February 9, 2024
The long-awaited Apple Vision Pro has been available for a week. Here are some early impressions and implications for enterprise end users:
General consensus among early users is that Vision Pro is a technical marvel and incredibly intuitive to use. As one reviewer wrote, “of course” you just look at an app and tap your fingers to open it and “of course” a floating Connect button automatically appears above your MacBook Air or Pro–simply tap your fingers and watch as your desktop pops into your field of view.
The eye and hand tracking are accurate and reliable and the gesture controls for scrolling, zooming, etc. quick to master. A clever feature is the dual use of the Digital Crown to adjust both the level of immersion and the volume depending on where you look.
The headset looks and feels “premium,” with many saying it’s the best video passthrough yet. But while the dual micro-OLED displays provide higher fidelity, they’re also one of the reasons the Vision Pro is so pricey.
Conclusion: A frictionless user experience is what Apple is known for and a ‘definite plus’ over rival headset vendors, especially for existing Apple device users. Apps run seamlessly side by side, so even for non-MacBook users the ease of use and clarity of the displays is impressive.
Common complaints about the Vision pro (other than price) include its weight, external battery pack, and Personas. While the Dual Loop band does help distribute the weight better, many are reporting around 30 minutes as their comfort limit for wearing the headset.
One reviewer referred to the battery as an “anchor to the past,” and the word creepy has been used numerous times to describe Personas. Generated by scanning your face with the front of the device, personas are one of the features Apple says it’s improved in the first visionOS update.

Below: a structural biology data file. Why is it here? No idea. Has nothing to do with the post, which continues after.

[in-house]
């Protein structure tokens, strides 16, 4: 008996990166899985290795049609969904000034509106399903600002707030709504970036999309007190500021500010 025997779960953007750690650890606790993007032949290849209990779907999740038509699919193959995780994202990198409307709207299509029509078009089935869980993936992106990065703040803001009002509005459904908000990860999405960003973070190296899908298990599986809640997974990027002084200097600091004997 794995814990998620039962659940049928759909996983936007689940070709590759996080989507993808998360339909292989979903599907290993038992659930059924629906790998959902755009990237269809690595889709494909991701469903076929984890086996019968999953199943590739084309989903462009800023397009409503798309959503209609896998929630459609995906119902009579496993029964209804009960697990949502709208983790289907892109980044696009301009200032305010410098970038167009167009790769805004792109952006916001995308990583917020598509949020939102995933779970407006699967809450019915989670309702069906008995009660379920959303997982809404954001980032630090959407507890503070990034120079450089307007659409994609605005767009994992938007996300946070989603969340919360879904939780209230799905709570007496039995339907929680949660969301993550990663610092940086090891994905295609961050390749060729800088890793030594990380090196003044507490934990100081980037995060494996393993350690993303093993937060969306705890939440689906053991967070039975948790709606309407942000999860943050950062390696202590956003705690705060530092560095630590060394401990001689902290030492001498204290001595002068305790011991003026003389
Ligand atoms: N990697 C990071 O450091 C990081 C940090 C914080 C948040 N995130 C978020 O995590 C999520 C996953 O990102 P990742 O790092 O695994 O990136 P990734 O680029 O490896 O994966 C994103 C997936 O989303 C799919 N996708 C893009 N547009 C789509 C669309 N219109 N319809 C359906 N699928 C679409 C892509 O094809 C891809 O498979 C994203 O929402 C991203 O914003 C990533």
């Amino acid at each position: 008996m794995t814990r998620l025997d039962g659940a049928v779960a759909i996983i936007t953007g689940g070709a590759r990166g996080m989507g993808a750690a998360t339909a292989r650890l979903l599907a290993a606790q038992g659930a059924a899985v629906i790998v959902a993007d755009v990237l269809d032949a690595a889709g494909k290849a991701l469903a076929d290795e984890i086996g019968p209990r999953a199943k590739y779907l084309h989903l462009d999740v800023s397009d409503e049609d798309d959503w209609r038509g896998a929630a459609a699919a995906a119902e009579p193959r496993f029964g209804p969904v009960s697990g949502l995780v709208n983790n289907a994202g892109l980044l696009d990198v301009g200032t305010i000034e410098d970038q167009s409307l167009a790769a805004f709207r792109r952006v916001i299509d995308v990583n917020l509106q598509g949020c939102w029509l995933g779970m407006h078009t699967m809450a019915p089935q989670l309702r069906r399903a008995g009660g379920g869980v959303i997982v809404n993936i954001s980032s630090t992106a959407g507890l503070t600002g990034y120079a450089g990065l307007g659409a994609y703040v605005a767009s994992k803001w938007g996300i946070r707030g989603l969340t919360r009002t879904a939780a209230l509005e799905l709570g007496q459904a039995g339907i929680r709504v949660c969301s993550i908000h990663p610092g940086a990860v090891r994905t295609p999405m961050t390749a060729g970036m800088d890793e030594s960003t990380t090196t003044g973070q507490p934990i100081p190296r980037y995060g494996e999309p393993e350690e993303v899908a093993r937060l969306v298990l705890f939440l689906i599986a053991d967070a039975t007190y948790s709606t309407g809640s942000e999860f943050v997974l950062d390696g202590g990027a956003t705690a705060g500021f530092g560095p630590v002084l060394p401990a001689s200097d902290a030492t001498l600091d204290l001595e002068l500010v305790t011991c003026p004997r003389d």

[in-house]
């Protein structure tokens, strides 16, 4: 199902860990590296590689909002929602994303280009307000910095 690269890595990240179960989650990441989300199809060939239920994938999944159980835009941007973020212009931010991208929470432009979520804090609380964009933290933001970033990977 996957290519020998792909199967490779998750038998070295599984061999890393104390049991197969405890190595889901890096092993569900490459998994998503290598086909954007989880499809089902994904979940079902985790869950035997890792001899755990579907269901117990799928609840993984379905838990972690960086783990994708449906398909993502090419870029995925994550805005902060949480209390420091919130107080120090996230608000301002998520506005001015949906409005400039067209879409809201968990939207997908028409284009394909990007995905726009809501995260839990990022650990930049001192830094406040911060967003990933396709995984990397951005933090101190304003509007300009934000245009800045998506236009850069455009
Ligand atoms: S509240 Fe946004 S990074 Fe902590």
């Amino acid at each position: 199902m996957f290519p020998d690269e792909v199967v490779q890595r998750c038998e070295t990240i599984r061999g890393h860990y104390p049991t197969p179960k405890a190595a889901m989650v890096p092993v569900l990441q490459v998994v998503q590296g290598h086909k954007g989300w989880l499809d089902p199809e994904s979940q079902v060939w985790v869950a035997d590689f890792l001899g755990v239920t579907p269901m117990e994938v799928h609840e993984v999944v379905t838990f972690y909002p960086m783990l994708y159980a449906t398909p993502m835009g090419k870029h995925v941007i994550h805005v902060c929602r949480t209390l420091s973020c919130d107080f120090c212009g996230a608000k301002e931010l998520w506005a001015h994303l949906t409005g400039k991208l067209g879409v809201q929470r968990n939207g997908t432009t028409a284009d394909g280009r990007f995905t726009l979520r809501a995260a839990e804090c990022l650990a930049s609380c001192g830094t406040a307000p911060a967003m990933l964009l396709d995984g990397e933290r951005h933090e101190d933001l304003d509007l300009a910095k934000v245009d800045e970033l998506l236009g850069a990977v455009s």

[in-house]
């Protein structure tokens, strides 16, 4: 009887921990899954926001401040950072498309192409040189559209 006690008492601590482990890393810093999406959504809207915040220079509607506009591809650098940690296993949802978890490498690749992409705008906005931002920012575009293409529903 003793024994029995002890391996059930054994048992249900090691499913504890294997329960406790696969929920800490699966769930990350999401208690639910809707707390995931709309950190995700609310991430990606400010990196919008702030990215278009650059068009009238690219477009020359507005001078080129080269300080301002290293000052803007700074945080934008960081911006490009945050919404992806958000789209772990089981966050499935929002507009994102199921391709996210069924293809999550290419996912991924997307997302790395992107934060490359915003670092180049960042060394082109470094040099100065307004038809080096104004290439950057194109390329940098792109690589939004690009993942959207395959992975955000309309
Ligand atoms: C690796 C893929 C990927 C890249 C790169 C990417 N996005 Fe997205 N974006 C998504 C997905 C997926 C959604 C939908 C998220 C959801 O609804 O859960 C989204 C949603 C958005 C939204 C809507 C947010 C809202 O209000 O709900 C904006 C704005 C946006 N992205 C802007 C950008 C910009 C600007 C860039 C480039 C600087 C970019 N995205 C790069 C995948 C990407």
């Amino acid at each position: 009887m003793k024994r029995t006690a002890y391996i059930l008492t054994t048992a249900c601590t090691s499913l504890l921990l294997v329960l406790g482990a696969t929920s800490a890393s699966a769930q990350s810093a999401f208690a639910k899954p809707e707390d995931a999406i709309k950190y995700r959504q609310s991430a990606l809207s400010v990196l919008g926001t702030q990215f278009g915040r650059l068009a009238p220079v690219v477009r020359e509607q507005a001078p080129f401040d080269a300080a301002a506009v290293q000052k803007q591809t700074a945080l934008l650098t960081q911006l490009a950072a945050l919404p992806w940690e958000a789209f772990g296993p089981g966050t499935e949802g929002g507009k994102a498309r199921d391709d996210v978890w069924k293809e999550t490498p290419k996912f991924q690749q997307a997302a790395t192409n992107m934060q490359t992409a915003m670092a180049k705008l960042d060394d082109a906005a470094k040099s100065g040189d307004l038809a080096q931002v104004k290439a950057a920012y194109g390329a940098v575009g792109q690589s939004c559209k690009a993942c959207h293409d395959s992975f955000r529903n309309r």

Conclusion: Vision Pro just isn’t as comfortable as other headsets and not entirely untethered, making it unsuitable for longer immersive experiences. Different-sized light seals and cushions also make it difficult to share. Thus, it seems the device is intended more for desk-bound office workers and other stationary use cases.
APPLE’S ENTERPRISE PLAY
Morgan Stanley has declared Apple Vision Pro “ripe for enterprise adoption” for applications like training and simulations, marketing including digital showrooms, and remote support in the field. Apple itself has marketed the device as a workplace productivity tool especially for creating an “unlimited desktop” (with access to all your work apps), virtual meetings, and guided work.
In addition to an enterprise-worthy price tag, Vision Pro is getting enterprise-friendly features like DNS encryption, zero trust network, biometric authentication, and more to help businesses deploy and manage the headset at scale. Jamf, “the standard for managing and securing Apple at work,” announced immediate support for Vision Pro and the beta release of visionOS 1.1 (first software update) includes device management.
For knowledge workers who use Apple’s ecosystem of devices and apps on a regular basis, Vision Pro may be the first device to deliver the benefits of XR. At the very least, it will get office workers thinking about elements of their workflow that could move into spatial computing.
While headsets like HoloLens 2, Magic Leap 2, and Quest 3 have found success in industrial use cases, they haven’t much impacted desk-bound workers other than designers. Until now, this category of workers has been largely uninterested in extended reality and even overlooked by XR vendors. Who knows, we may finally see concepts like Citi’s virtual trading desk come true.
As one article put it, “apps make or break hardware” no matter “how compelling the experience.” So, what enterprise Vision Pro apps are available today?
At launch, around 600 apps had been developed specifically for the Vision Pro. The headset may not have Netflix, but some very popular work tools have already been adapted for it and familiar enterprise XR apps are becoming available. Of course, there’s Apple’s Keynote and FaceTime for video meetings. There are also productivity, collaboration, and meeting apps from Microsoft, Cisco, and Zoom: